Investor Bill of Rights 4 and 5

Continuing the series on the North American Securities Administrators Association (NASAA), Investor Bill of Rights, what follows is “Right” number 4 and 5 along with my comments:

Investor Right #4) Receive a copy of all completed account forms and agreements.

Comment: An investor is entitled to all documents relating to their account.  Keep the documents in a safe place. They should regularly be updated by the broker dealer and be certain that you always have the latest updates.  There are a lot of horror stories where firms mysteriously have documents that the customer does not recall seeing.  The firms often sends letters stating that the customer should call if they disagree with anything shown on the attached form.  Many, if not most, customers pay little attention to such correspondence, giving the broker dealer carte blanche to make changes as they see fit to protect themselves at the expense of the customer.  If you choose to have an account with a broker dealer, then you owe it to yourself to carefully read and react to all correspondence received from the firm. 

Investor Right #5) Receive account statements that are accurate and understandable.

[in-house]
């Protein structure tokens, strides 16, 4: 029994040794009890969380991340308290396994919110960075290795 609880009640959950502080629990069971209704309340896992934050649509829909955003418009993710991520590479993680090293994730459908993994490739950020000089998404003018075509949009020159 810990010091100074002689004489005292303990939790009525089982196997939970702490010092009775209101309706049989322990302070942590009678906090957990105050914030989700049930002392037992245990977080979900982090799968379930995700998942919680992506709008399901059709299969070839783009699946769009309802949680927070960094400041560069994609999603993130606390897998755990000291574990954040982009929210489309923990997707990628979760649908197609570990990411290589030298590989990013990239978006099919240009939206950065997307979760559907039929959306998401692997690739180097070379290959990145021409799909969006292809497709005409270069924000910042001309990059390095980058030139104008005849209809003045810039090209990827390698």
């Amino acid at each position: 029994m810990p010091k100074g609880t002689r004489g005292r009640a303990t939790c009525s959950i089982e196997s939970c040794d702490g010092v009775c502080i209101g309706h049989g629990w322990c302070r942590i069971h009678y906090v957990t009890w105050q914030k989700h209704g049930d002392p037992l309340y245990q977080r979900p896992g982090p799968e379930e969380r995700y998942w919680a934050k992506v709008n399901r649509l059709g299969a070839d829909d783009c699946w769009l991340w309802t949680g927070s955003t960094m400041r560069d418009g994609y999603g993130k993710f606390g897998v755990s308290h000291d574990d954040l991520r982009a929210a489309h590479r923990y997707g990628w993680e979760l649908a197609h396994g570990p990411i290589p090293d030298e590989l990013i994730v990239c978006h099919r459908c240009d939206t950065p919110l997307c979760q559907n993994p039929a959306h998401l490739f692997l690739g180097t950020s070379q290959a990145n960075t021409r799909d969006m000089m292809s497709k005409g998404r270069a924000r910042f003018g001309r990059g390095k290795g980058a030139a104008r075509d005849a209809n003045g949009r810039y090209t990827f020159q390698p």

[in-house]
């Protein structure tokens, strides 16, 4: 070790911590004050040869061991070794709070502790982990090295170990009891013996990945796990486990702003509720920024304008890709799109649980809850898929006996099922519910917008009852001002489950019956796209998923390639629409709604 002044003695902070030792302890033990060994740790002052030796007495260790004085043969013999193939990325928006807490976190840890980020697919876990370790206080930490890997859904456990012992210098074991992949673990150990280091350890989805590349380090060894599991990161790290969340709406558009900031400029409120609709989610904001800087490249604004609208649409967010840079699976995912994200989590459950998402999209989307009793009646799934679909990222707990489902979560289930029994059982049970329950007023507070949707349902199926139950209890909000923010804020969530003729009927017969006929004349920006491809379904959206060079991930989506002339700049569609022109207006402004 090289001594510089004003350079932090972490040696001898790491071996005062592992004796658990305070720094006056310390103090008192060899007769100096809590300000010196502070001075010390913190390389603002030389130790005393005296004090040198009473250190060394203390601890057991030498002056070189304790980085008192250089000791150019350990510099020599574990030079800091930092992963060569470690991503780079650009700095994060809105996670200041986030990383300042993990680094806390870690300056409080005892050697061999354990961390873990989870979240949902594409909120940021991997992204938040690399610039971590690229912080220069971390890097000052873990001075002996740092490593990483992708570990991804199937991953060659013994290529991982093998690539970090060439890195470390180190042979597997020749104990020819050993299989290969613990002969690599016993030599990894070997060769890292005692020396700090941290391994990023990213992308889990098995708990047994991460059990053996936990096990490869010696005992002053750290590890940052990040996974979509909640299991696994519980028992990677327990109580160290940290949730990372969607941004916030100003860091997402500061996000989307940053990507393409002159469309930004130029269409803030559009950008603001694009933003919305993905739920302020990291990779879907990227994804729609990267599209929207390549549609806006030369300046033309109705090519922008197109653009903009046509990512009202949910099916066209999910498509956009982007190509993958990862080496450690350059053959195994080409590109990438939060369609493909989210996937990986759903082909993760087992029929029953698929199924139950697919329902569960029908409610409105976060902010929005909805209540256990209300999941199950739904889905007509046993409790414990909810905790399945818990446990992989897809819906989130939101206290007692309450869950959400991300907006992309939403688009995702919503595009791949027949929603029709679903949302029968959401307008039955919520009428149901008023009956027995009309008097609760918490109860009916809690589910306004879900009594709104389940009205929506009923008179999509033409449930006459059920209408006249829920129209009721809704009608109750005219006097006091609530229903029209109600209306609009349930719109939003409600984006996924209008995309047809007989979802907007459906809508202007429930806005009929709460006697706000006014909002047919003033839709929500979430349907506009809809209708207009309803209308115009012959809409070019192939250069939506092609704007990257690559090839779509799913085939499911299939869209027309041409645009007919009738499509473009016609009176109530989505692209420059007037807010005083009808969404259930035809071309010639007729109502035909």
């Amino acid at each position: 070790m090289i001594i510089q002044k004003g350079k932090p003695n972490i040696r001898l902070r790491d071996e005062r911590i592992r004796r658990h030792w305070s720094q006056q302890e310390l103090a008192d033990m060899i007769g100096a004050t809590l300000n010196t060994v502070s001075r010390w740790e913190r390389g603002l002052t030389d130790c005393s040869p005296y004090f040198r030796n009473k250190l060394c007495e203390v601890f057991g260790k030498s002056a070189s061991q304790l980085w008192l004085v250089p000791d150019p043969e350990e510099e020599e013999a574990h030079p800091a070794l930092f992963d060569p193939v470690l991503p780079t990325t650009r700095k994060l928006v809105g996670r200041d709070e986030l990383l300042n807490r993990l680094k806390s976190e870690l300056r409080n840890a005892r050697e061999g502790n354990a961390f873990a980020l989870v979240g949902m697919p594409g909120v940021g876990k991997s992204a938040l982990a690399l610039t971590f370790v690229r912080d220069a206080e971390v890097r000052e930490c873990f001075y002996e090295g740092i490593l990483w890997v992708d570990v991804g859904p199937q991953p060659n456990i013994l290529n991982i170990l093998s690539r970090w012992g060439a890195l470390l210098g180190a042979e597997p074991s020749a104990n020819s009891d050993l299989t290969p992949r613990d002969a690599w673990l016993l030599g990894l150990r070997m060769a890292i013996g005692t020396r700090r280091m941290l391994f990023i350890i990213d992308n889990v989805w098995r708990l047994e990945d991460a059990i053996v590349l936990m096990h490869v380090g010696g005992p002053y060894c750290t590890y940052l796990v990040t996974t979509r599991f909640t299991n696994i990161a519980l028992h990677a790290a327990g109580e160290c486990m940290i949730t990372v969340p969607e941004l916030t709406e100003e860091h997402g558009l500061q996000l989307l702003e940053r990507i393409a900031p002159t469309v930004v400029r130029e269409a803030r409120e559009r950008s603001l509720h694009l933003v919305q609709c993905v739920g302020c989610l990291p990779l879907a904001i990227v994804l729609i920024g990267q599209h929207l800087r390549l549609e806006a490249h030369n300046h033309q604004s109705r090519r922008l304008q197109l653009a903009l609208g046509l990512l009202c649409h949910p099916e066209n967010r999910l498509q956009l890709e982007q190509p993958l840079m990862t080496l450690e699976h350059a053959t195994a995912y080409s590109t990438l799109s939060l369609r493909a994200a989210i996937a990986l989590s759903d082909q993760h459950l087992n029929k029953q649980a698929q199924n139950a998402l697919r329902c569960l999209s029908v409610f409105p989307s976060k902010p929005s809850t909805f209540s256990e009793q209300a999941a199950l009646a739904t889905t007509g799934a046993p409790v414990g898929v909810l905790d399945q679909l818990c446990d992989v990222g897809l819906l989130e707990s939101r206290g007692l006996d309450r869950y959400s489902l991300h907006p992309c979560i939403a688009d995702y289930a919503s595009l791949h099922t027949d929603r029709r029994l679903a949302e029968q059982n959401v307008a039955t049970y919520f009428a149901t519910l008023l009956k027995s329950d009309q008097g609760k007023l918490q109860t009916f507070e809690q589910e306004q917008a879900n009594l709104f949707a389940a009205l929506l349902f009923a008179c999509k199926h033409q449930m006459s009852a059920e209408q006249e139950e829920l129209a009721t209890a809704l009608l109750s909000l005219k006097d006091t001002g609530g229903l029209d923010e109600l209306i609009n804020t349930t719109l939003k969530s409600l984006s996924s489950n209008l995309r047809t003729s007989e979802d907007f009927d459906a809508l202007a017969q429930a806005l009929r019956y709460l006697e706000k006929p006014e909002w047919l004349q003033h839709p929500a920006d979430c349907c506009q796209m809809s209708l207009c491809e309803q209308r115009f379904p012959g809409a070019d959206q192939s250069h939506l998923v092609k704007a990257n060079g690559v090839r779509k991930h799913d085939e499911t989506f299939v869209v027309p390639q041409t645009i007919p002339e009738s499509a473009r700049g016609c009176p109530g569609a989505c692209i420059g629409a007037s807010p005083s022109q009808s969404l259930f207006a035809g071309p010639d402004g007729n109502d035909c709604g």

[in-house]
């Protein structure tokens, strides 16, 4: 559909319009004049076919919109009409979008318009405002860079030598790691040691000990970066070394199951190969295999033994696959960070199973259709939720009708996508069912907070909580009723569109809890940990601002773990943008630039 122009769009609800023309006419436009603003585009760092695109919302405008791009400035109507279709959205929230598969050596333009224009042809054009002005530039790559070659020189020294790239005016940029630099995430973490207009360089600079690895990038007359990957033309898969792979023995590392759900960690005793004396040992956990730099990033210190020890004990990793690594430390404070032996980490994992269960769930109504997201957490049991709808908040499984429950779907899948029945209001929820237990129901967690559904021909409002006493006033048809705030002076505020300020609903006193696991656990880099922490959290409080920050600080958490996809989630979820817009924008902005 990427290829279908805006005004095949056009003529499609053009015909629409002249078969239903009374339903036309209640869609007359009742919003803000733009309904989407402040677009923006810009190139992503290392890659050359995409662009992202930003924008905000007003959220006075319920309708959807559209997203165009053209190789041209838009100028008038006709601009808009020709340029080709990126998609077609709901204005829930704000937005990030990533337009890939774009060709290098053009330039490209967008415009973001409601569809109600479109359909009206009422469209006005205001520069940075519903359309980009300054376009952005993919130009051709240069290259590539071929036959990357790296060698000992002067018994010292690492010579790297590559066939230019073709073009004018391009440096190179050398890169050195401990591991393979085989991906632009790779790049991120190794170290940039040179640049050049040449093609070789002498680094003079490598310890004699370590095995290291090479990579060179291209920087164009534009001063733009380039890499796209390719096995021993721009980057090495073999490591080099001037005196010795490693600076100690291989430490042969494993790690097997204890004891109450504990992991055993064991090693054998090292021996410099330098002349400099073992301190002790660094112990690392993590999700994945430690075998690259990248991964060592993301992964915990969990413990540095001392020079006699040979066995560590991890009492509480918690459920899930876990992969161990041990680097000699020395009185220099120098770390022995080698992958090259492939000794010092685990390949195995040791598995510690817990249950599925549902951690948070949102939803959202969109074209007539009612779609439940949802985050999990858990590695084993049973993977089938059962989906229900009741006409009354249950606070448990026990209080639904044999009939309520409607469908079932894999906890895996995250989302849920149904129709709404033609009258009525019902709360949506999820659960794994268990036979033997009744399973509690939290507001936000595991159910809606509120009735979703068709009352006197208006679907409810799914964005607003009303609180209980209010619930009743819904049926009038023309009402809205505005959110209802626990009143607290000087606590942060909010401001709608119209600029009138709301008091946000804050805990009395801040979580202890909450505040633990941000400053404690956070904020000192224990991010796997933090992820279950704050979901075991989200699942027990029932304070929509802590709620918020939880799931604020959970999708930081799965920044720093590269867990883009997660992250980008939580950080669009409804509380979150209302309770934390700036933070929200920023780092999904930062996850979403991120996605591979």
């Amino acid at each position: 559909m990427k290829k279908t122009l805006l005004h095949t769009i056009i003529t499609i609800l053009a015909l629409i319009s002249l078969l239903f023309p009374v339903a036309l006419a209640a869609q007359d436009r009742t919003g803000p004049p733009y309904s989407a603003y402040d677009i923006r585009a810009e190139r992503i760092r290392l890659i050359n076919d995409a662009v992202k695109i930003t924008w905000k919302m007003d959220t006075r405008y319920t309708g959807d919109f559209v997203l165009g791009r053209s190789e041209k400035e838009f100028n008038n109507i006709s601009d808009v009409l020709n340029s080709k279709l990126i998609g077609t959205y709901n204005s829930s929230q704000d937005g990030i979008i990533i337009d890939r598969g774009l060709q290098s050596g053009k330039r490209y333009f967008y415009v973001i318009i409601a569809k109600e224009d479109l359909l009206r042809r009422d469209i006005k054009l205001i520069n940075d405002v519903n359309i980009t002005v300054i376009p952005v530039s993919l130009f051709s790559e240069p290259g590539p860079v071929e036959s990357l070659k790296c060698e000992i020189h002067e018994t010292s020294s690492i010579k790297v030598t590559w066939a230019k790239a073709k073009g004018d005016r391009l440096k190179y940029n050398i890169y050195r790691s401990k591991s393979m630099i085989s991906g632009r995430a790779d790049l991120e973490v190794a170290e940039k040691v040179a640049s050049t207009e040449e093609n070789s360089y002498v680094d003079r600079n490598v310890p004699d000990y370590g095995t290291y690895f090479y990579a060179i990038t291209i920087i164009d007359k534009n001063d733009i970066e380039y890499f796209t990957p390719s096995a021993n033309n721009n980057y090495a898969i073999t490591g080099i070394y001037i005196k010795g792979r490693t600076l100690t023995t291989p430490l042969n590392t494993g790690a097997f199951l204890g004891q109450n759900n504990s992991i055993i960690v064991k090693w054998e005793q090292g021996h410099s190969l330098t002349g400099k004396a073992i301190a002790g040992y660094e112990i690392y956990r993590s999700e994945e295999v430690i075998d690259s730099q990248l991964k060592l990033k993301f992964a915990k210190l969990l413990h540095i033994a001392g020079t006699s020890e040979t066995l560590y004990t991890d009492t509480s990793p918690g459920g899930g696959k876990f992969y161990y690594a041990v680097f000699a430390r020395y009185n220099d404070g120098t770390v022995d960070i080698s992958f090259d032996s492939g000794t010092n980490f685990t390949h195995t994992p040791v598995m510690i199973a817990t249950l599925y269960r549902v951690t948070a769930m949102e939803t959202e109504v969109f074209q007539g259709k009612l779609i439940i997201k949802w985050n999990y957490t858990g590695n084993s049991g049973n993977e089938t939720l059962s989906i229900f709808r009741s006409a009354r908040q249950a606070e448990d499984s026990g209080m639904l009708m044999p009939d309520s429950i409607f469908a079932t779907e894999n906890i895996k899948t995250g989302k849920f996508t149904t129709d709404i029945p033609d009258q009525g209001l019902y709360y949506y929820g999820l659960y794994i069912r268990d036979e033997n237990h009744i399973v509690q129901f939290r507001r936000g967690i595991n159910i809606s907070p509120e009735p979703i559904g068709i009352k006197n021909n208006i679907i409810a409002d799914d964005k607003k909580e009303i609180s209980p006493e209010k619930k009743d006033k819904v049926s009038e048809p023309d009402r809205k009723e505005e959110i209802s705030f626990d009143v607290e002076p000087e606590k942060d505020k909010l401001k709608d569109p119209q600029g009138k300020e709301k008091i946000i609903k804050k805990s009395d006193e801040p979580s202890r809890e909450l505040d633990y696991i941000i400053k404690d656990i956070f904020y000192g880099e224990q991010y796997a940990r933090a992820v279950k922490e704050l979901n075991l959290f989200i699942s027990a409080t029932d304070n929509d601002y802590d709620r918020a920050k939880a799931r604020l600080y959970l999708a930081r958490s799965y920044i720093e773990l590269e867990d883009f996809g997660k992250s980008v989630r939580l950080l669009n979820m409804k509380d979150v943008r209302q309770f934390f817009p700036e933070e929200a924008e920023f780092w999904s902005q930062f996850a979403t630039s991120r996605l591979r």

Comment: Check account statements the same way you do your bank statements. Errors are made. Ask for complete explanations about anything you do not fully understand. This is often even more important than the account forms and correspondence a customer receives from the firm.

This involves much more than just checking the balance to see if the account value is up or down. There may be trades reflected in the account that you did not approve. Failure to raise a question may allow the broker dealer to defend itself in a later claim by saying you ratified the unauthorized trade. The broker will also say, in many cases, that you were aware from the statement that you had losses but chose to continue holding the securities. We see case after case where a broker denies, contrary to the customer’s position, recommending that the customer “hold.” The broker then points to the statement and says the customer clearly knew about the declining value and had an obligation to sell the security.

Broker dealers claim to offer cradle to grave advice in their slick and clever advertising. However, at the first sign of a dispute, they revert to just being an order taker and try to shift all responsibility back to the customer.

Obviously, if that were the case there would be no need for a full-service broker. A discount broker can fill the role of an order taker at far lower costs and without the risk that you will be sold the product paying the highest commission rather than the product that is best for your financial future. 

To learn more about Dale Ledbetter, visit his website at www.dlsecuritieslaw.com.

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